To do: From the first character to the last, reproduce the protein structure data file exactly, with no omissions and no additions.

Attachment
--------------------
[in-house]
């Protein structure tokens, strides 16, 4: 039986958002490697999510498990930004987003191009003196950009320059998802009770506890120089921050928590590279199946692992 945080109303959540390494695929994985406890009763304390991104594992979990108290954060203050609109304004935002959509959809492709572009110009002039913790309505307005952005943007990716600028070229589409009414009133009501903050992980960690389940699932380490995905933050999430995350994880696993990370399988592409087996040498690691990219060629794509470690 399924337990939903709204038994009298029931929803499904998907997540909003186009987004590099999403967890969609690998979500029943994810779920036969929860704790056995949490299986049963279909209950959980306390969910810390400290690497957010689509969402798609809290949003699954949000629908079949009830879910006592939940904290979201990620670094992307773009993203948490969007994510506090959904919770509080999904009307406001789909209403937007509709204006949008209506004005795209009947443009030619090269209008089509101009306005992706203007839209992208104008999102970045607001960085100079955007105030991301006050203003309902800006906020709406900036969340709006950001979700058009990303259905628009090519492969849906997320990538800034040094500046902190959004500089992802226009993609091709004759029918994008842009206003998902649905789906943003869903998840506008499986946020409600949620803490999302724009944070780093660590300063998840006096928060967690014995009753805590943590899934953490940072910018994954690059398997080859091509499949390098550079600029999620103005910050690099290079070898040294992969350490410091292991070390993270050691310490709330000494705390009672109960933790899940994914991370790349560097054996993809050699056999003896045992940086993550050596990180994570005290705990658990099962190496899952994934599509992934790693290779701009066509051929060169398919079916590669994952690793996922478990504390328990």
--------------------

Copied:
[in-house]
């Protein structure tokens, strides 16, 4: 039986958002490697999510498990930004987003191009003196950009320059998802009770506890120089921050928590590279199946692992 945080109303959540390494695929994985406890009763304390991104594992979990108290954060203050609109304004935002959509959809492709572009110009002039913790309505307005952005943007990716600028070229589409009414009133009501903050992980960690389940699932380490995905933050999430995350994880696993990370399988592409087996040498690691990219060629794509470690 399924337990939903709204038994009298029931929803499904998907997540909003186009987004590099999403967890969609690998979500029943994810779920036969929860704790056995949490299986049963279909209950959980306390969910810390400290690497957010689509969402798609809290949003699954949000629908079949009830879910006592939940904290979201990620670094992307773009993203948490969007994510506090959904919770509080999904009307406001789909209403937007509709204006949008209506004005795209009947443009030619090269209008089509101009306005992706203007839209992208104008999102970045607001960085100079955007105030991301006050203003309902800006906020709406900036969340709006950001979700058009990303259905628009090519492969849906997320990538800034040094500046902190959004500089992802226009993609091709004759029918994008842009206003998902649905789906943003869903998840506008499986946020409600949620803490999302724009944070780093660590300063998840006096928060967690014995009753805590943590899934953490940072910018994954690059398997080859091509499949390098550079600029999620103005910050690099290079070898040294992969350490410091292991070390993270050691310490709330000494705390009672109960933790899940994914991370790349560097054996993809050699056999003896045992940086993550050596990180994570005290705990658990099962190496899952994934599509992934790693290779701009066509051929060169398919079916590669994952690793996922478990504390328990």